Select Committee on Science and Technology Written Evidence


Memorandum from the Eastern Confederation of Library and Knowledge Services Alliance

  1.  The Alliance was formed in 2002 and comprises of Library and Knowledge professionals employed in the NHS in Hertfordshire, Bedfordshire, Essex, Norfolk, Suffolk and Cambridgeshire. NHS libraries are one of the main purchasers of scientific publications in paper and electronic form and a large proportion of our public funding is expended on this resource.

  2.  The cost of paper journals over the past ten years has far outstripped the inflation increases to library budgets. Figures compiled by Loughborough University show that paper journal prices have increased by 158%. During the same period most libraries have only received inflationary increases and in some years no budget increase at all.

  3.  The publishers have justified the price increases by stating that they have included access to electronic versions of titles. In the majority of cases the libraries do not have any choice as to whether they want to pay for paper or electronic versions, as some publishers insist that electronic access can only be obtained if the library already pays for a paper version.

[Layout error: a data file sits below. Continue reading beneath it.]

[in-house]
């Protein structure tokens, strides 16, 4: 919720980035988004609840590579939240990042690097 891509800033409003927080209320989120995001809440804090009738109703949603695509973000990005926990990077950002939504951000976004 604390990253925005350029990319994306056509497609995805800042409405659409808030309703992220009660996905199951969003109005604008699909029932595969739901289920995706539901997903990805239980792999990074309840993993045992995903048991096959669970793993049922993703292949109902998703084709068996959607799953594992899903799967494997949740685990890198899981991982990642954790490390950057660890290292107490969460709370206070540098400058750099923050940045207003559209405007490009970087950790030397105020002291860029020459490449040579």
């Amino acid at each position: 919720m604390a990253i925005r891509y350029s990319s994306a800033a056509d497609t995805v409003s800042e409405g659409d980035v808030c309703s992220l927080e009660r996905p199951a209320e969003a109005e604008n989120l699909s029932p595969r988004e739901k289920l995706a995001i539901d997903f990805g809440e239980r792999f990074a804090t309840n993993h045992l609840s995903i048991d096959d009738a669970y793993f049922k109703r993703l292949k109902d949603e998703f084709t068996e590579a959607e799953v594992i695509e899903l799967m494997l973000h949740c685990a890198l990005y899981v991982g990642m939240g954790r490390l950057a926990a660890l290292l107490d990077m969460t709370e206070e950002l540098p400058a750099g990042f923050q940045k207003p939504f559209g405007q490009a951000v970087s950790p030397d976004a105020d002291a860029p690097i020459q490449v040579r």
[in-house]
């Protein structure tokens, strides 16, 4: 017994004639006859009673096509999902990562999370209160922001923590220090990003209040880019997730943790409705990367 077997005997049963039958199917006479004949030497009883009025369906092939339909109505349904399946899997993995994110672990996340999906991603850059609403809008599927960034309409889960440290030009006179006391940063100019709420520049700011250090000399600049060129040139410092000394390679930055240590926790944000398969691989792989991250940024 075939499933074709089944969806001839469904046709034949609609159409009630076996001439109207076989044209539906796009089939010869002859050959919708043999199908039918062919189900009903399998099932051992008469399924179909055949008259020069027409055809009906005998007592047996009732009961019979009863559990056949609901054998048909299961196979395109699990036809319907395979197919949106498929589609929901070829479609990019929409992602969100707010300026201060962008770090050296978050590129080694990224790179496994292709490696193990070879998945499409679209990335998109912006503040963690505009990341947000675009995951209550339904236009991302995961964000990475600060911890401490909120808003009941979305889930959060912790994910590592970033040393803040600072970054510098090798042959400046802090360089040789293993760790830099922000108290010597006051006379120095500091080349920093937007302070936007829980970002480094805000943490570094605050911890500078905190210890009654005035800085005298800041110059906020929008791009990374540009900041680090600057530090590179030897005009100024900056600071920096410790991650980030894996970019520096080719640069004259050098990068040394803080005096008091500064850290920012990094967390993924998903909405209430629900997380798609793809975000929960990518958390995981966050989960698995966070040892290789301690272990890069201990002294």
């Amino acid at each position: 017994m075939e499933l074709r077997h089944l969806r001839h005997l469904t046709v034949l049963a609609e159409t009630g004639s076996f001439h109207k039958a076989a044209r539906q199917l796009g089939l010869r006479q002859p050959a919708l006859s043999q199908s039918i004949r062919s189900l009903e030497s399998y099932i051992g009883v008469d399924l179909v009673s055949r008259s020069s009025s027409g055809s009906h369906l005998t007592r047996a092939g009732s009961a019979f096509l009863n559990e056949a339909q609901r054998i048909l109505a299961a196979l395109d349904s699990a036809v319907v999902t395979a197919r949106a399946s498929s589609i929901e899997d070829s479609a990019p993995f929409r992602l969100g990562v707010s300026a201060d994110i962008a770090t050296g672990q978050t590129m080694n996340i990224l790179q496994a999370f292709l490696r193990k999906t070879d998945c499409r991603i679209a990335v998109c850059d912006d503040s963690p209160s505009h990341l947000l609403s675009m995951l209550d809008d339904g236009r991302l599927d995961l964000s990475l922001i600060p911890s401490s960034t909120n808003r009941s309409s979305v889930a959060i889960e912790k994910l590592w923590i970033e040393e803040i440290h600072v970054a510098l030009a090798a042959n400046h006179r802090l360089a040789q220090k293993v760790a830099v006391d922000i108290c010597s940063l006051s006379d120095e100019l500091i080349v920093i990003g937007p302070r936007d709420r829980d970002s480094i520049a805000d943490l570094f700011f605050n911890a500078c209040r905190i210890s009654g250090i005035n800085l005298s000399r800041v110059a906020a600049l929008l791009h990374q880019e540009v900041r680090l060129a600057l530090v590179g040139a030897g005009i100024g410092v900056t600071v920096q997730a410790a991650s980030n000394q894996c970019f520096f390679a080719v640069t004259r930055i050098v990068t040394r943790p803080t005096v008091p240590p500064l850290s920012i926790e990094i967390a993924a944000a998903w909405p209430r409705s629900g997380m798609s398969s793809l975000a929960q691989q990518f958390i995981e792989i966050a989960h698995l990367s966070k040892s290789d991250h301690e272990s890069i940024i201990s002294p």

4.  The publishers control access to the journal titles by single IP address recognition. This restricts usage within the NHS as security measures ensure that networked PCs are connected to the Internet by roaming IP addresses. To establish a single IP address recognition requires a PC to be set up outside the NHS network, hence incurring additional costs. This in turn means that libraries can only provide access to a limited number of users via one PC.

  5.  The question of archival access for electronic versions has not been resolved. Once a paper version is purchased it belongs to the library to retain or discard. Co-operative library schemes exist to ensure access to back runs of journal issues, such as the Eastern scheme or commercial ones, such as the British Library Document Supply Scheme. However electronic access is more problematic, once a library ceases to pay for the electronic version they lose access to those years that they did pay for. At present there is no electronic version of the print scheme.

February 2004

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Prepared 20 July 2004